How important are Documentaries at this year’s Berlinale?
Do documentaries become more important in times of crisis, and if so, can you see that at the Berlinale? Here’s what the Berlinale Bloggers have to say about that.
Philipp Bühler – Germany: Documentary films have always been important at the Berlinale. In recent years they’ve been invoked as a remedy for the crisis. So it sometimes seems as though feature films don’t stand a chance against the more “realistic” documentary. Personally, I will always prefer the active artistic engagement of the feature or essay film. Unfortunately, really exciting semi-fictional formats have been in short supply this year.
Camila Gonzatto – Brasil: In times of crisis, documentary films provide a different take on important issues. In the case of Brazil, which is going through a serious crisis of democracy, the impeachment of President Dilma Rousseff is the subject of a long-awaited documentary called The Trial (O processo). Other films address socially relevant issues as well, such as the plight of indigenous peoples in Ex Shaman (Ex Pajé), or prejudices, machismo und homophobia in Bixa Travesty(Tranny Fag).
Ahmed Shawky – Egypt: If documentary is a form of art most related to reality, it really functions better when reality offers more stories than there have to be told. For instance, audiences around the world learned about the Arab Spring and its consequences not only through the news, the subject was also covered by lots of impressive documentaries. The only concern that remains is that the programmers’ aim to reflect the crisis in their film choices may imply that the quality of film-making is paid less attention to in the selection process.
Sarah Ward – Australia: As a window into the world’s happenings, a snapshot of reality at a particular time and place, and a forum to investigate and amplify topical issues, documentary filmmaking’s purpose has remained unchanged — but, in times of crisis, its impact echoes with greater potency. Every film festival’s factual program encapsulates this reality, and Berlinale 2018’s more than 80 documentaries prove no different across their variety of topics — whether stepping into the refugee crisis in Eldorado, looking at life on the margins in Game Girls or celebrating a unique voice that transcends a nation’s general lack of respect for indigenous culture in Gurrumul.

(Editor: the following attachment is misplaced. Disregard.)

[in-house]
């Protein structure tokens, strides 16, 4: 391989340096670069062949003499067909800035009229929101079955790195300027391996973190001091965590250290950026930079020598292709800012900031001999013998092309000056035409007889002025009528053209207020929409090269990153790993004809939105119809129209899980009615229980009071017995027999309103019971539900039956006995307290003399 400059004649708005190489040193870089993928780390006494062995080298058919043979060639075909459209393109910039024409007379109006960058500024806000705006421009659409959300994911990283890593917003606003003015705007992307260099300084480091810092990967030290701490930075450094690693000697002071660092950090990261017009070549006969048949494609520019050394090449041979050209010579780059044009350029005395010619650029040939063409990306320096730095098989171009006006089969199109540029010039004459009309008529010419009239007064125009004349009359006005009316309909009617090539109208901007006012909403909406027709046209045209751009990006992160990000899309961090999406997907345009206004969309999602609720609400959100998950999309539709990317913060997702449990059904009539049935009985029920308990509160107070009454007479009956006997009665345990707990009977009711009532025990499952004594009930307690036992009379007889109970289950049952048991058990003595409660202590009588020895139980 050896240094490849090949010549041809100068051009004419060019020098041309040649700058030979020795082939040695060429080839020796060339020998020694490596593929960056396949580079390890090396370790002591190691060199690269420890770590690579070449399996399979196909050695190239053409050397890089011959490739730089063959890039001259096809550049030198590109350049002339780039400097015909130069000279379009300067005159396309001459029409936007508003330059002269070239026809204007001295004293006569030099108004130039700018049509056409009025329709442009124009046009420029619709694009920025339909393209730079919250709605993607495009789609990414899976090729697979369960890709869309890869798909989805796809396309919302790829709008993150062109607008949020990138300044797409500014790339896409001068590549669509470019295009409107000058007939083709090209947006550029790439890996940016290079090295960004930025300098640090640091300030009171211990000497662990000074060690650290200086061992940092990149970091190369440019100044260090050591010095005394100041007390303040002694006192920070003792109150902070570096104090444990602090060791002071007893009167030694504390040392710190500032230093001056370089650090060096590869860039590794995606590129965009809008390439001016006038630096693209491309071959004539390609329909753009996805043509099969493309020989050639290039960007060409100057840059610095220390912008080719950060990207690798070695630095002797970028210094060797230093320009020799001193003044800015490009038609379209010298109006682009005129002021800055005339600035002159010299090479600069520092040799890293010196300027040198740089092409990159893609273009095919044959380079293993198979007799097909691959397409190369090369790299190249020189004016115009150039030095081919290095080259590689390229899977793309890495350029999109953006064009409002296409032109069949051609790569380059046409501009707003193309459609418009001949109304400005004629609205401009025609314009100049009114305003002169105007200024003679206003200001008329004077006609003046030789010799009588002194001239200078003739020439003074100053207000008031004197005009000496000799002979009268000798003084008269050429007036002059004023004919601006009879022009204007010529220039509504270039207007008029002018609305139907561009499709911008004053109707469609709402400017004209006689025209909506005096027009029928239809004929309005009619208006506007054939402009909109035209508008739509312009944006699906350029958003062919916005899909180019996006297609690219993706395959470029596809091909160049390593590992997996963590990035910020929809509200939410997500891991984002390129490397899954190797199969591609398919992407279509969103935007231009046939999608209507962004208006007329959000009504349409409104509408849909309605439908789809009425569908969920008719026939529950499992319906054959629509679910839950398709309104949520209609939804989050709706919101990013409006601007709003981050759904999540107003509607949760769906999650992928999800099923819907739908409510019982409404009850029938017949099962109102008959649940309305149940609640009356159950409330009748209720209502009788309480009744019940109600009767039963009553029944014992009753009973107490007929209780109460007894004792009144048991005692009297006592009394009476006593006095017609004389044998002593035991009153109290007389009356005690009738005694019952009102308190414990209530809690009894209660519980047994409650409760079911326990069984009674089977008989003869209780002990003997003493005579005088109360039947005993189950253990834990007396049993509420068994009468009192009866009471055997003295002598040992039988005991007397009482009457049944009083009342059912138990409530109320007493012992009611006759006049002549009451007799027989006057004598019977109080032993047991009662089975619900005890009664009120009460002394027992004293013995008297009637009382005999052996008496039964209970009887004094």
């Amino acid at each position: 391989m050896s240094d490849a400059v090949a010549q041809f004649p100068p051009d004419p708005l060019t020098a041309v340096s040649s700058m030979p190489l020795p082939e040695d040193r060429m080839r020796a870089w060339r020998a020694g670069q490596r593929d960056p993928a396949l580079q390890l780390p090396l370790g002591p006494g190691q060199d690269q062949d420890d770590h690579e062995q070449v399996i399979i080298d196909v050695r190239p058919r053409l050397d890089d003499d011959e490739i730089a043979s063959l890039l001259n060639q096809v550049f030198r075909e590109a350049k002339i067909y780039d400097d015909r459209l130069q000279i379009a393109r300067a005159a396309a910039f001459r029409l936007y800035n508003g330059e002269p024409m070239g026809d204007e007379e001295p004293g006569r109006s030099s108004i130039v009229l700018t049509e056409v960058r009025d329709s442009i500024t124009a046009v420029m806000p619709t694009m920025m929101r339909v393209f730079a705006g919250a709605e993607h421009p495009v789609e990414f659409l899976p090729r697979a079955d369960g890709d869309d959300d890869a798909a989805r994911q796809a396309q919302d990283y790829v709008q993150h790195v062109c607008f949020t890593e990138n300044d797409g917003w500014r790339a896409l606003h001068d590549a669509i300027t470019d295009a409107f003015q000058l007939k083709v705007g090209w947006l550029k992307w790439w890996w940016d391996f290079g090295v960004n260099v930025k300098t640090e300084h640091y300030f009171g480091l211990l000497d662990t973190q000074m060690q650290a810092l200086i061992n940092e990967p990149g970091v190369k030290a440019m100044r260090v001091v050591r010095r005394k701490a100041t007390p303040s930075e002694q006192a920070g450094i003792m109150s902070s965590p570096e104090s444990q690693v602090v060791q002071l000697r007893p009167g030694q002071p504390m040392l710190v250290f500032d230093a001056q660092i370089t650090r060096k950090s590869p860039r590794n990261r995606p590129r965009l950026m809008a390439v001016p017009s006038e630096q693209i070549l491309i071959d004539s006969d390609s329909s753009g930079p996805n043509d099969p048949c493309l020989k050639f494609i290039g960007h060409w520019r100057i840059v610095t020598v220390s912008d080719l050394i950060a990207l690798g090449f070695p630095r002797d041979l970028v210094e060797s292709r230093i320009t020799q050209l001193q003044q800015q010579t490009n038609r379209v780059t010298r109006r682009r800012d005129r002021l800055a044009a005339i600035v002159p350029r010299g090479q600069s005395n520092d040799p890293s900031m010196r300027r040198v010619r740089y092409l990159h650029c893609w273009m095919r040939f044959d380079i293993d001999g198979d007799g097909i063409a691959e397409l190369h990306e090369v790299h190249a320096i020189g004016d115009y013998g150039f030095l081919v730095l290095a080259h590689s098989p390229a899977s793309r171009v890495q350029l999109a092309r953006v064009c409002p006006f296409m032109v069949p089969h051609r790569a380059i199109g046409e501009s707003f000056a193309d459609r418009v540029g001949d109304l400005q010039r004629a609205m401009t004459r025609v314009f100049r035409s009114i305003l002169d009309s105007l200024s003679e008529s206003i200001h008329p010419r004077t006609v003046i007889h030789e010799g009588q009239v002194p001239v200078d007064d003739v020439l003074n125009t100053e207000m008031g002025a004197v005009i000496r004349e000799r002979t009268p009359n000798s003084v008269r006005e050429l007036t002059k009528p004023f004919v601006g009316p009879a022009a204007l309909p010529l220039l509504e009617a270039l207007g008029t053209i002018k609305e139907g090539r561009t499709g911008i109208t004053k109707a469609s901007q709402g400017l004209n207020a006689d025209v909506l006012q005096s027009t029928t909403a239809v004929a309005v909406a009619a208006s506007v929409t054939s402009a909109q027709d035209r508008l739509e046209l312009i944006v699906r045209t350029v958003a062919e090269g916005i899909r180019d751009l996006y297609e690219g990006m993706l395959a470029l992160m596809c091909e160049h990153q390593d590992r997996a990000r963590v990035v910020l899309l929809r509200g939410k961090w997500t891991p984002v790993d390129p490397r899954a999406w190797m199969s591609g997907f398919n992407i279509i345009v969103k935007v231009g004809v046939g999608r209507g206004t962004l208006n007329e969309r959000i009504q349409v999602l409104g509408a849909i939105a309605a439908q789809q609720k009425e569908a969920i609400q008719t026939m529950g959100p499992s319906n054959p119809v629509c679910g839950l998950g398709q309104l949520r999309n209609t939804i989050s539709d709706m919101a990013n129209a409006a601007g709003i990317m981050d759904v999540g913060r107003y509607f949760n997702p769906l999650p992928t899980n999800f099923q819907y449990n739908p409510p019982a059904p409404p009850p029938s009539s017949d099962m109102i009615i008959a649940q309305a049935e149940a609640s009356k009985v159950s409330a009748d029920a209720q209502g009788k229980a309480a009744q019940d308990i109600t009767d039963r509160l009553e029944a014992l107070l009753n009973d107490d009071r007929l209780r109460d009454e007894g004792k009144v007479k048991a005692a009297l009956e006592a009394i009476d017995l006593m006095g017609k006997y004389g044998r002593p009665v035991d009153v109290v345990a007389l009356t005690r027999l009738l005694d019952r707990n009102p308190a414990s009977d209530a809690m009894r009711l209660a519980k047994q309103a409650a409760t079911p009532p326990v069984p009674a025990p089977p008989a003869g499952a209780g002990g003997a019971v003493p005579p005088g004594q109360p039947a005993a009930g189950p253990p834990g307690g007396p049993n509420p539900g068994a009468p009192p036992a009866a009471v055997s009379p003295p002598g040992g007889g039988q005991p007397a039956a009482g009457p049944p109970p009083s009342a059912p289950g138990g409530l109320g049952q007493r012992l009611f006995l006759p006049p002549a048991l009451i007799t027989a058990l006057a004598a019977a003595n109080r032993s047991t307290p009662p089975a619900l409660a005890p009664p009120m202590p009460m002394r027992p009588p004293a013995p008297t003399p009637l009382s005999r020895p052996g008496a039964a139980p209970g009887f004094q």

Yun-hua Chen – China: Documentaries have become an increasingly important means of expression in times of crisis, especially because they have the possibility of combining different layers of reality to portray our zeitgeist. In Matangi/MAYA/M.I.A for example, through the clever mélange of private archival material and media footage, the documentary goes beyond the realm of a portrait and a music doc. It inspires us to reflect upon the way images of public figures on media are consumed and how they shape public opinions.
Andrea D’Addio – Italy: Nowadays we use the word “to document“ every day. Each of us has a smartphone on which we can shoot videos and show them to hundreds of friends on social networks. As a result, documentaries have increasingly come to resemble feature films in recent years. The narrative structures have grown more complex and the genres increasingly diversified: documentary films are now no longer confined to current events: some even take the form of comedies, thrillers or “fake“ documentaries.
Hikaru Suzuki – Japan: I’d like to name two documentary films that have particularly stuck in my memory at this year’s Berlinale. The Waldheim Waltz (Waldheims Walzer) is an essay film with excerpts from television coverage of the June 1986 election of the Austrian president. Central Airport THF (Zentralflughafen THF) is a documentary film about the life of refugees temporarily lodged in Berlin’s former Tempelhof Airport since the autumn of 2015. All these films show harsh realities and rivet the viewers.
Gerasimos Bekas – Greece: Documentary material with a dash of fiction is conspicuously present at this year’s Berlinale. That does the Berlinale some good, for it often yields better stories. The fictional features shown here frequently suffer from trite endings. The documentary framework lays down a structure that often benefits the storyline.
Jutta Brendemühl – Canada: In Canada it is often argued that the documentary is the national art form. Case in point: Charles Officer’s race and gentrification doc “Unarmed Verses” just won Canada’s Top Ten Film Festival. And 7 out of 17 Canadian films at Berlinale 2018 are docs. Toronto artist Chris Kennedy is presenting “Watching the Detectives” in the Forum, a silent experimental film listed under “documentary form” – which he questions: “I’m resistant to the idea of documentary form as a genre, it’s usually as manufactured as dramatic filmmaking and bends reality towards the director’s desired moral statement. My new film relies on documents – reddit posts and 4chan drawings – but it assembles them to examine how we manufacture truth through our subjective lenses.”
Grace Barber-Plentie – Great Britain: Yes, definitely! I’ve already seen so many documentaries here that have taught me new things and been extremely illuminating in important issues of race, gender and sexuality.
This blog post was originally published here and was republished with permission from Goethe-Institut.